The entrance to the castle is through the old stable block at the foot of Castle Street. Beyond, a footpath leads round to the imposing moated and mounded East Gate. Over the footbridge – and beyond the protective towers – is the main courtyard. You can stroll along the ramparts and climb the towers, but most visitors head straight for one or other of the special, very touristy displays installed inside the castle’s many chambers and towers. The grounds are perhaps much more enjoyable, acres of woodland and lawn inhabited by peacocks and including a large glass conservatory. A footbridge leads over the River Avon to River Island, the site of jousting tournaments and other such medieval hoopla.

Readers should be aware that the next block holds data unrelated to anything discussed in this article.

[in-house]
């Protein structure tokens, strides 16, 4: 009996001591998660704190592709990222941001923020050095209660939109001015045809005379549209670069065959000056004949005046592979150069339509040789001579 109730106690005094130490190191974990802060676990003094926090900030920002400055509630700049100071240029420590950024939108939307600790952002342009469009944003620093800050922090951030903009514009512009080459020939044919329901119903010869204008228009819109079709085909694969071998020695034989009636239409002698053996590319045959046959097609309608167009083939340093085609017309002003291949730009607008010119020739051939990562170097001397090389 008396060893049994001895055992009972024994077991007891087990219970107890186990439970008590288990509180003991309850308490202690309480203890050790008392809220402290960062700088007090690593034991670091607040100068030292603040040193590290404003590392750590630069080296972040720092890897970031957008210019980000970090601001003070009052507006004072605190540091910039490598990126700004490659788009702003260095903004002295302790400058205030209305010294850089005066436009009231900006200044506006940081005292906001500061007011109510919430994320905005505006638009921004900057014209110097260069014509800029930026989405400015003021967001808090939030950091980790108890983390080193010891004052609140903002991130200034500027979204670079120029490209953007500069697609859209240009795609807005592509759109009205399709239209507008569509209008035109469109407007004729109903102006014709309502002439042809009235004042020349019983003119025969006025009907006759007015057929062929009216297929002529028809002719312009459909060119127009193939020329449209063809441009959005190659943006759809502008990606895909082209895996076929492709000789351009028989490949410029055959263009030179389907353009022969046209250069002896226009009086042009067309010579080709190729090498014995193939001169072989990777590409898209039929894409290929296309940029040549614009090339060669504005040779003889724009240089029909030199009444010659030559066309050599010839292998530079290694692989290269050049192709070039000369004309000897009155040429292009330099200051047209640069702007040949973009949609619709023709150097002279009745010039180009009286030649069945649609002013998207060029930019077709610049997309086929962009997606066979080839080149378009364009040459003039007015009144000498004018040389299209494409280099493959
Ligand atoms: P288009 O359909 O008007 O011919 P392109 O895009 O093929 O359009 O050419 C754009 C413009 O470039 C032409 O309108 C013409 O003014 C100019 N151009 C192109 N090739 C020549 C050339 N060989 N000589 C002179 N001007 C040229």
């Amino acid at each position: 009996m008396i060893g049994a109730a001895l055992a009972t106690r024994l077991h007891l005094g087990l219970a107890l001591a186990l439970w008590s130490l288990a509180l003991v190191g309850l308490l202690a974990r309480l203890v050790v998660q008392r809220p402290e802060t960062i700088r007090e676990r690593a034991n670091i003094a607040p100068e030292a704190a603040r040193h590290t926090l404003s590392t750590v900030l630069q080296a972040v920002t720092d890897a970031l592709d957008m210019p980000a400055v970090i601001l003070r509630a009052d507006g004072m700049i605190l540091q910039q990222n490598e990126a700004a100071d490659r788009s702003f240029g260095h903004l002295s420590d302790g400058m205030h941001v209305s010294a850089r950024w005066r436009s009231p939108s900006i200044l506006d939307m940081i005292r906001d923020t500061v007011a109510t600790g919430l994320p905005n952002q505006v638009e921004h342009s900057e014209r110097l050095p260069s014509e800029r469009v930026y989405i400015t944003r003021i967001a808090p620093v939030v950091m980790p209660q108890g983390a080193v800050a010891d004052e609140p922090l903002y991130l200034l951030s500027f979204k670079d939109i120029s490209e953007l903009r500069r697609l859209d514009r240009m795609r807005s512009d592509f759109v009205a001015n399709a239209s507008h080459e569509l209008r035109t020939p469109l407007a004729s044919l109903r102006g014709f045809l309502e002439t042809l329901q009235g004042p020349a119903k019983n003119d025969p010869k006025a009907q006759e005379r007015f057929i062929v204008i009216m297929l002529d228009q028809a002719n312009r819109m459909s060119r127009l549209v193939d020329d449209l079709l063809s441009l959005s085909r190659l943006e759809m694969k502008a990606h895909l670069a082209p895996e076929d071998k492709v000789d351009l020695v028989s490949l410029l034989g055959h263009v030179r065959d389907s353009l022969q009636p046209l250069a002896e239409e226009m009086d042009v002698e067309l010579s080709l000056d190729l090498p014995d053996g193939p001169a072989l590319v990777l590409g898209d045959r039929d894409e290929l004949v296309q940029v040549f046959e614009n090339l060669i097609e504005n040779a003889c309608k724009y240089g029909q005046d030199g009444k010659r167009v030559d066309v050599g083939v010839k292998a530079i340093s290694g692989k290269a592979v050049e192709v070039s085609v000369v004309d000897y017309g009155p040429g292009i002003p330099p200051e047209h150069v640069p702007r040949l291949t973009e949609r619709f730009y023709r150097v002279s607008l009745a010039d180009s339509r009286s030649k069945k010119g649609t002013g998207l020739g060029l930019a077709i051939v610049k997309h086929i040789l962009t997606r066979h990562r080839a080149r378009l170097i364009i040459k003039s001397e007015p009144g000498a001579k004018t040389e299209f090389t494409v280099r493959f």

Towering above the River Avon at the foot of the town centre, Warwick Castle is often proclaimed the “greatest medieval castle in Britain”. This claim is valid enough if bulk equals greatness, but actually much of the existing structure is the result of extensive nineteenth-century tinkering. It’s likely that the Saxons raised the first fortress on this site, though things really took off with the Normans, who built a large motte and bailey here towards the end of the eleventh century. Almost three hundred years later, the eleventh Earl of Warwick turned the stronghold into a formidable stone castle, complete with elaborate gatehouses, multiple turrets and a keep.